Risk Factors for Stroke / Smoking

People who smoke are twice as likely to suffer a stroke compared to non-smokers.  Smoking also carries the risk of  developing other conditions such as cancer, and respiratory (lung) disease.

 

 

 

Carbon monoxide, a poisonous gas found in tobacco smoke, makes it easier for cholesterol to pass through into blood vessels & cause a fatty build up; which can lead to heart disease, angina & increases the chances of having a heart attack or stroke. Your risk of having a stroke reduces when you stop smoking.  Two years after stopping, your chance of having a stroke will have decreased significantly. After 5 years, your risk of having a stroke is about the same as a non-smoker.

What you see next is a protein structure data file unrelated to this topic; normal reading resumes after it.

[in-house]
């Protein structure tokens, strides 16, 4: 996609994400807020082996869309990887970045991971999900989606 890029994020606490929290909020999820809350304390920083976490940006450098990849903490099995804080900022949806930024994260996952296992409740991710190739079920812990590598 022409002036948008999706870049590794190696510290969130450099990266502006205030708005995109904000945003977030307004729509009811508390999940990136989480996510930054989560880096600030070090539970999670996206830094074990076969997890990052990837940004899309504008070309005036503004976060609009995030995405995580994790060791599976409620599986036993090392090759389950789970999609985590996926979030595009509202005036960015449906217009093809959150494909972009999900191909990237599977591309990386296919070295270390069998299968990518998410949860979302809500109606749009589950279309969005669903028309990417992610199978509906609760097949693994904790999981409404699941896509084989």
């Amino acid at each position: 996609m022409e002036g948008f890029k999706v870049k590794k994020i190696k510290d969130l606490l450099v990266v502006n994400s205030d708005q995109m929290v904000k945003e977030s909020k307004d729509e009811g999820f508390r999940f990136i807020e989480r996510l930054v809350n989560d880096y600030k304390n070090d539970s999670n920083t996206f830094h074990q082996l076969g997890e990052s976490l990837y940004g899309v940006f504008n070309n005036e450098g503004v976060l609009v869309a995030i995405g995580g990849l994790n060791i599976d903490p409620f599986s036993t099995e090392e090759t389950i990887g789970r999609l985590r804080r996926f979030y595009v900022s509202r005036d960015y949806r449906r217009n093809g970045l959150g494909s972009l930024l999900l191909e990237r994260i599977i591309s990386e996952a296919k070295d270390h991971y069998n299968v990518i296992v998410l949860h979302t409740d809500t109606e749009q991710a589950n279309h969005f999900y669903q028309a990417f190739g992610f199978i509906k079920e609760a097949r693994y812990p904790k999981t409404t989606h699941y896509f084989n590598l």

For additional information and help, vist the "Stopping Smoking" part of the "Lifestyle Changes and Reducing the Risk of Stroke" section of this website